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Emergency Health Surveillance After Severe Flooding in Louisiana, 1995

Published online by Cambridge University Press:  28 June 2012

Cynthia L. Ogden*
Affiliation:
National Center for Health Statistics, Centers for Disease Control and Prevention
Lynn I. Gibbs-Scharf
Affiliation:
Office of Public Health, Louisiana Department of Health and Hospitals, during this investigation
Melvin A. Kohn
Affiliation:
Office of Public Health, Louisiana Department of Health and Hospitals, during this investigation
Josephine Malilay
Affiliation:
National Center for Environmental Health, Centers for Disease Control and Prevention
*
Division of Health Examination Statistics, National Center for Health Statistics, Centers for Disease Control and Prevention, 6525 Belcrest Road, Room 900, Hyattsville, MD 20782

Abstract

Introduction:

In disaster situations, timely surveillance systems that provide illness, injury, and mortality information to public health officials and hospitals are essential for planning and evaluating interventions.

Objectives:

To describe flood surveillance methodology, the impact of the event on hospitals, and the number of daily patient visits due to selected illnesses and injuries before, during, and after severe flooding in southeastern Louisiana in May 1995.

Methods:

Survey of disaster-area hospitals regarding flood impact. Emergency department surveillance of injuries and illnesses for the week before, the two days during, and the week after the flood.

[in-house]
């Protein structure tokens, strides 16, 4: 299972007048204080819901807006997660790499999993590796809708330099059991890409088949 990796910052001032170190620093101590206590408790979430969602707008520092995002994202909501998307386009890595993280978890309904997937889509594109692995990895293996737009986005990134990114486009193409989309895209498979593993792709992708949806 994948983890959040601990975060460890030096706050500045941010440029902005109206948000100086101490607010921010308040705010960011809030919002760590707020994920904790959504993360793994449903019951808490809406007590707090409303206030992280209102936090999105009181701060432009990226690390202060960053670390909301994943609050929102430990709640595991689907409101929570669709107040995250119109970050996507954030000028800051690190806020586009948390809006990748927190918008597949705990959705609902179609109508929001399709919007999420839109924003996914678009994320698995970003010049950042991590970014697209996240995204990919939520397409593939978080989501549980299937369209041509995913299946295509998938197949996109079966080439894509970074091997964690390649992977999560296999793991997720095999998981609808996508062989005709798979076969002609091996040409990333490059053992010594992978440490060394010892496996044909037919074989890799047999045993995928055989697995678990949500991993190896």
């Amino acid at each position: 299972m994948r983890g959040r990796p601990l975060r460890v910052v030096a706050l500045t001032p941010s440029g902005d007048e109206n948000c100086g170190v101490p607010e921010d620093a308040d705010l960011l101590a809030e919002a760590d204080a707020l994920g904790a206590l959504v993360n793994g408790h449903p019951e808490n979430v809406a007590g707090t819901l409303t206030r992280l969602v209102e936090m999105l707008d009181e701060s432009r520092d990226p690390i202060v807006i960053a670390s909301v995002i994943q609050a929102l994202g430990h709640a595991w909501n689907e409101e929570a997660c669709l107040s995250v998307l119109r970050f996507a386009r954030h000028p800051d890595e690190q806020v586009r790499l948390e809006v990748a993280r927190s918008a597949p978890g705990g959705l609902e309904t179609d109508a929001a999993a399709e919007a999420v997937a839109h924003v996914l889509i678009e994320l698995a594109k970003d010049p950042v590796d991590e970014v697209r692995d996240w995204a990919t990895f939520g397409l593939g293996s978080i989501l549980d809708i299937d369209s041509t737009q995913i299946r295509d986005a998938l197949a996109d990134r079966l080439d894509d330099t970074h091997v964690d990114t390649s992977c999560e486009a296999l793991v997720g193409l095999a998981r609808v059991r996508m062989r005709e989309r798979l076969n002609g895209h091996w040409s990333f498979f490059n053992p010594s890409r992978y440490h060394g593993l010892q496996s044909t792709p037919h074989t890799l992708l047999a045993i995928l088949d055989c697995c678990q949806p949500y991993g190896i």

Results:

There occurred an increase in the number of persons who drowned or were injured that presented to the moderately affected hospitals during the storm, but there was no increase in visits for gastroenteritis to any group of hospitals. Services were disrupted in more than half of hospitals. The severely affected hospitals had the least variation in the average number of daily visits. None of the drownings were reported by those hospitals that reported severe service disruption.

Conclusions:

Data should be collected from all hospitals in or near disaster areas, even if they were not directly affected by the disaster. Public education about the danger of drowning during flash flooding must be improved. The Louisiana experience emphasizes the need for a disaster-preparedness plan for rapid surveillance of illnesses and injuries.

Type
Original Research
Copyright
Copyright © World Association for Disaster and Emergency Medicine 2001

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Footnotes

†Officers in the Epidemic Intelligence Service of the Centers for Disease Control and Prevention during this investigation.

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